acute toxicity studies

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Acute toxicity studies:

1 Acute toxicity studies


2 CONTENTS Introduction Aim of acute toxicity test Initial considerations Testing procedures Methods used for acute toxicity testing Conclusion References


3 Introduction Acute toxicity studies in animals are usually necessary for any pharmaceutical intended for human use. The information obtained from these studies is useful in choosing doses for repeat-dose studies, providing preliminary identification of target organs of toxicity, and occasionally, revealing delayed toxicity. Acute toxicity studies may also aid in the selection of starting doses for Phase 1 human studies, and provide information relevant to acute overdosing in humans.

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4 Acute toxicity is defined as the adverse effect occurring within a short time of administration of single dose of a substance or multiple doses given within 24 hrs.

Aim of acute toxicity test:

5 Aim of acute toxicity test To define intrinsic toxicity of chemical Provides information for the design and selection of dose levels for prolonged studies Provides valuable information to clinician in prediction, diagnosis, and treatment for acute over doses of chemicals. To determine the therapeutic index,

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6 Data from the acute study may: (a) Serve as the basis for classification and labelling; (b) Provide initial information on the mode of toxic action of a substance; (c) Help arrive at a dose of a new compound; (d) Help in dose determination in animal studies; (e) Help determine LD50 values that provide many indices of potential types of drug activity

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7 The original Guideline 423 was adopted in March 1996 as the second alternative to the conventional acute toxicity test, described in Test Guideline 401. The acute toxic class method is a stepwise procedure with the use of 3 animals of a single sex per step. Depending on the mortality and/or the moribund status of the animals, on average 2-4 steps may be necessary to allow judgement on the acute toxicity of the test substance. Guideline 425 use an up-and-down procedure (UDP) for the determination of acute toxicity of chemicals.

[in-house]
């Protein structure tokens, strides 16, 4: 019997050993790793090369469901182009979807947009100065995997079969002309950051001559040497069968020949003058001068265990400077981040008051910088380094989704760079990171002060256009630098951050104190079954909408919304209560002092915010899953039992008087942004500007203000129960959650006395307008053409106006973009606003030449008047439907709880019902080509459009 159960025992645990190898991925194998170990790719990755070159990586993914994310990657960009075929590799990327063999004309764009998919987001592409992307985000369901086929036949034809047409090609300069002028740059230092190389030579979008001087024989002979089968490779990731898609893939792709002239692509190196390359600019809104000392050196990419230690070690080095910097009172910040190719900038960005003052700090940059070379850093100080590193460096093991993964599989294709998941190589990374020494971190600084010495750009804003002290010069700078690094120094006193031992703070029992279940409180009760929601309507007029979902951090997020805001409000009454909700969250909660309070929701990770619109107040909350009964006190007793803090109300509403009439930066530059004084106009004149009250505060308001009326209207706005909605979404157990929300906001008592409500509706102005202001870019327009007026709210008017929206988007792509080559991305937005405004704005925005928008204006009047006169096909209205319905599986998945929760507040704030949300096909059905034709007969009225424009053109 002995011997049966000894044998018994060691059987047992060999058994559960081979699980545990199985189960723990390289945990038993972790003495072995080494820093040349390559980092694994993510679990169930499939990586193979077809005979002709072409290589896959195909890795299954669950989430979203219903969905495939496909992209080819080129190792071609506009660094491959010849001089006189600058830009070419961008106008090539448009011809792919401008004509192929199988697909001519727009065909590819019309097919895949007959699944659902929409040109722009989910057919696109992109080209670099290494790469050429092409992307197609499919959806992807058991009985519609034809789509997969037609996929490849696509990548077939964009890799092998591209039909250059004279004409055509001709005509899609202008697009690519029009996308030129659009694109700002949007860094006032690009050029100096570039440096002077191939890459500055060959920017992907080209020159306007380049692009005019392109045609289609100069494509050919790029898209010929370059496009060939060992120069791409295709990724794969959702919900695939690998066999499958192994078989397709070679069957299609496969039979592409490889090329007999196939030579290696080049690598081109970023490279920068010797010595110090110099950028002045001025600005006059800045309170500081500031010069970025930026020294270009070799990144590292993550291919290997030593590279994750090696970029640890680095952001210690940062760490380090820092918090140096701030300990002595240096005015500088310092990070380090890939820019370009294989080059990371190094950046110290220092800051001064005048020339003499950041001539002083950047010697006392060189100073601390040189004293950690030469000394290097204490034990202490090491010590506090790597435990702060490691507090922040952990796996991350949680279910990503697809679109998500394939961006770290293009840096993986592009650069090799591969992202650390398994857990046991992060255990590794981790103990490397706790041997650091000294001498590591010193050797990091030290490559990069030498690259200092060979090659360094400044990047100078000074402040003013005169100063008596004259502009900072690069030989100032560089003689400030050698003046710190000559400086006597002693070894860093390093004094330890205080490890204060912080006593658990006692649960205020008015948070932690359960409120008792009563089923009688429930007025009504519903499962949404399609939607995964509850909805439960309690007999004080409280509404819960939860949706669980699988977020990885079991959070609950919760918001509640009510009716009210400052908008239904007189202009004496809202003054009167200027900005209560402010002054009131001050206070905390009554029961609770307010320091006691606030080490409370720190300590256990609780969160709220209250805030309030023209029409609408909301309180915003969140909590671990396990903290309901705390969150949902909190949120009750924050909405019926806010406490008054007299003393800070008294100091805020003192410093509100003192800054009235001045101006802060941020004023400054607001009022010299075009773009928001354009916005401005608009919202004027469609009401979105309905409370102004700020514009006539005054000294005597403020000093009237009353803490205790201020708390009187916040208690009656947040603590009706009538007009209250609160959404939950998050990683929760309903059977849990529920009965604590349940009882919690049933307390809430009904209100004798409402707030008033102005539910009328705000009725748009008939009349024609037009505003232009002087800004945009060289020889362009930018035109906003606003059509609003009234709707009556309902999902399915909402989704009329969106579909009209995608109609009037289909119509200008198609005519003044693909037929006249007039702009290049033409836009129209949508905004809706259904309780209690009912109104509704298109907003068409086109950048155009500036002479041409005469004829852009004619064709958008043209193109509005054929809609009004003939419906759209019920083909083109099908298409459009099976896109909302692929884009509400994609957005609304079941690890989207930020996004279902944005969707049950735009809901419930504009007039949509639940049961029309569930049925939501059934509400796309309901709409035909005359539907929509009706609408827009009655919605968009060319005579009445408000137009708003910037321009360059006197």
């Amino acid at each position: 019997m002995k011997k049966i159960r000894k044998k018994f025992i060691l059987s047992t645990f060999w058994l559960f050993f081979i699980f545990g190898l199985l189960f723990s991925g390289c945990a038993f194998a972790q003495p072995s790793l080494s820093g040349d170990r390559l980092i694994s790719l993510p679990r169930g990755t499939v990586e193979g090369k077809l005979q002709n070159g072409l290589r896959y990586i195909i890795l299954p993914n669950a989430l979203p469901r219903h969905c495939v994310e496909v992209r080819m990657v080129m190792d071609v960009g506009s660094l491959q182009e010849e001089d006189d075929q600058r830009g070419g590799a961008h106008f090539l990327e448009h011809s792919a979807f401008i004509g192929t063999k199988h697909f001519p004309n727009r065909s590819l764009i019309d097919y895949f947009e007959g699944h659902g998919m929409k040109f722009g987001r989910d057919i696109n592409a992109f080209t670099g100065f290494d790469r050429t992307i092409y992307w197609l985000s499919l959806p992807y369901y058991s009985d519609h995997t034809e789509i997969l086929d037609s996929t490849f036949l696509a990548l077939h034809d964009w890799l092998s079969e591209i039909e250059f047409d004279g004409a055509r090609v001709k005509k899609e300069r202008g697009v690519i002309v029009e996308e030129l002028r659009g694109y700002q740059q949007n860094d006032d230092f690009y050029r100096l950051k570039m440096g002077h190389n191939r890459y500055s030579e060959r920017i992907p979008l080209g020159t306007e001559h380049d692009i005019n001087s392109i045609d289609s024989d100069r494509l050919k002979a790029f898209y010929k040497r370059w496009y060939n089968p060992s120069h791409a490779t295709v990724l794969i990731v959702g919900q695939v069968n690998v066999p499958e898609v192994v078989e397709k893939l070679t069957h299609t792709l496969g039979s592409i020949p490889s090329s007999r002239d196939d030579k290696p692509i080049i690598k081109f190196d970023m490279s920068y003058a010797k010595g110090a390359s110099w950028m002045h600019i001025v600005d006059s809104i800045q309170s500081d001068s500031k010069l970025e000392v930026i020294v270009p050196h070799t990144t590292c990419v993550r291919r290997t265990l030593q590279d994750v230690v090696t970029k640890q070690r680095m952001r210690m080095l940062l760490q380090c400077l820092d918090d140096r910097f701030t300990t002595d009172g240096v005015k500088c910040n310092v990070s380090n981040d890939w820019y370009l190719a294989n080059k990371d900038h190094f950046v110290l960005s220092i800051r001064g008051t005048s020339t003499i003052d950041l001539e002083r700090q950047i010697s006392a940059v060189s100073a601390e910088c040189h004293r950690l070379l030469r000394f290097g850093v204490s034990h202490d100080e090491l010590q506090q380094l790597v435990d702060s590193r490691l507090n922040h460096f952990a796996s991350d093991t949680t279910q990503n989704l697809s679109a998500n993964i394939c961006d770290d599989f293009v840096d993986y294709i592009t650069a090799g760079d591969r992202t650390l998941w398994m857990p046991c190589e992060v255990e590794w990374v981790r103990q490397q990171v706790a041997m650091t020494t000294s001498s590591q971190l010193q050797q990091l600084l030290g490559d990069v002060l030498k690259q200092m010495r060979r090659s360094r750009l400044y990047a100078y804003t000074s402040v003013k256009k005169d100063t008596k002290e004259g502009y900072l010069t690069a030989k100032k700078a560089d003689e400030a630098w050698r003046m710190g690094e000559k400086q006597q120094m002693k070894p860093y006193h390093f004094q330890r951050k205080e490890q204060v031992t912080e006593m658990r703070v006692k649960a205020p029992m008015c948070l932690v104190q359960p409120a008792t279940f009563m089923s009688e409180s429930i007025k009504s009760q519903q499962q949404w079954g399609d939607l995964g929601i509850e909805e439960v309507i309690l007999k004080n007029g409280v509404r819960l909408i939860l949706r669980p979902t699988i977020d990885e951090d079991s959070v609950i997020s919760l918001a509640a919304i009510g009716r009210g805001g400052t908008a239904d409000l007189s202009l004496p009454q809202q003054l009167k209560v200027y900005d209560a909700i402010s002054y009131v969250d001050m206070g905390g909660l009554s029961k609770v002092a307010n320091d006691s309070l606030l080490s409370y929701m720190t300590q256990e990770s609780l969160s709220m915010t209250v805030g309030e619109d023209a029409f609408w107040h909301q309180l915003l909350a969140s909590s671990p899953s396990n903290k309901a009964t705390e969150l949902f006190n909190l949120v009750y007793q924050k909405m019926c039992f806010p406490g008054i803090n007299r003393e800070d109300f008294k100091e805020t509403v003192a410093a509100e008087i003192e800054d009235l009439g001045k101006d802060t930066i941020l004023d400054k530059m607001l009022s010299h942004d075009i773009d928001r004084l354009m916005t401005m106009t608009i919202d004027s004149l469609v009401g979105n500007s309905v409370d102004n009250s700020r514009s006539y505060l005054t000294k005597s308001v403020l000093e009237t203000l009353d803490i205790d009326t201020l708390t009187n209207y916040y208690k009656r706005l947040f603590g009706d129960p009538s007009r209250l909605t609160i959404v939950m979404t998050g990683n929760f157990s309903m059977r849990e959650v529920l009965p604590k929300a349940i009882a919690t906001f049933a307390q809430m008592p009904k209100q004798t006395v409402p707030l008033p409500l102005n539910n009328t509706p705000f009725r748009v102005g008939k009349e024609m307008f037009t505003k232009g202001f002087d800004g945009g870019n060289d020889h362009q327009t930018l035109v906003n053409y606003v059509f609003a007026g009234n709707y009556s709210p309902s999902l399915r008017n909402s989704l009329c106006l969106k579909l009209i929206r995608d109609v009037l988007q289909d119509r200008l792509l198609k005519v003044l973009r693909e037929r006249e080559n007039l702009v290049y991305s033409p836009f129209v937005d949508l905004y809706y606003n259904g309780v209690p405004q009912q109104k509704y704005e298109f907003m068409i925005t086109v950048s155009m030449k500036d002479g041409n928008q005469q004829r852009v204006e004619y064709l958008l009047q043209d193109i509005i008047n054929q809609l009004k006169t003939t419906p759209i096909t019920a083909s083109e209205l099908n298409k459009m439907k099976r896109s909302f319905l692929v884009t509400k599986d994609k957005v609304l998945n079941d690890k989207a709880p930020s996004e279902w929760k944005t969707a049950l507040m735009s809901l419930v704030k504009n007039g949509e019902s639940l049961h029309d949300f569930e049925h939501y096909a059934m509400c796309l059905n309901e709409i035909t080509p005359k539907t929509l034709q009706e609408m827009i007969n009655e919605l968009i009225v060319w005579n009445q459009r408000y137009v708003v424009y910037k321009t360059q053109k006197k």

8 PRINCIPLE OF THE TEST The substance is administered orally to a group of animals at one of the defined doses. (normally females). Absence or presence of compound-related mortality of the animals dosed at one step will determine the next step. − no further testing is needed, − dosing of three additional animals, with the same dose − dosing of three additional animals at the next higher or the next lower dose level. Death of a proportion of the animals is the major endpoint of this test.


9 INITIAL CONSIDERATIONS Test substances, at doses that are known to cause marked pain and distress due to corrosive or severely irritant actions, need not be administered. Moribund animals, or animals obviously in pain or showing signs of severe and enduring distress shall be humanely killed, and are considered in the interpretation of the test results in the same way as animals that died on test. The testing laboratory should consider all available information on the test substance prior to conducting the study

Description of method:

10 Description of method Preferred rodent species is the rat Females should be nulliparous and non-pregnant. The temperature in the experimental animal room should be 22ºC ( + 3ºC). The animals are randomly selected, marked to permit individual identification, and kept in their cages for at least 5 days prior to dosing to allow for acclimatisation to the laboratory conditions Animals should be fasted prior to dosing

Test procedure: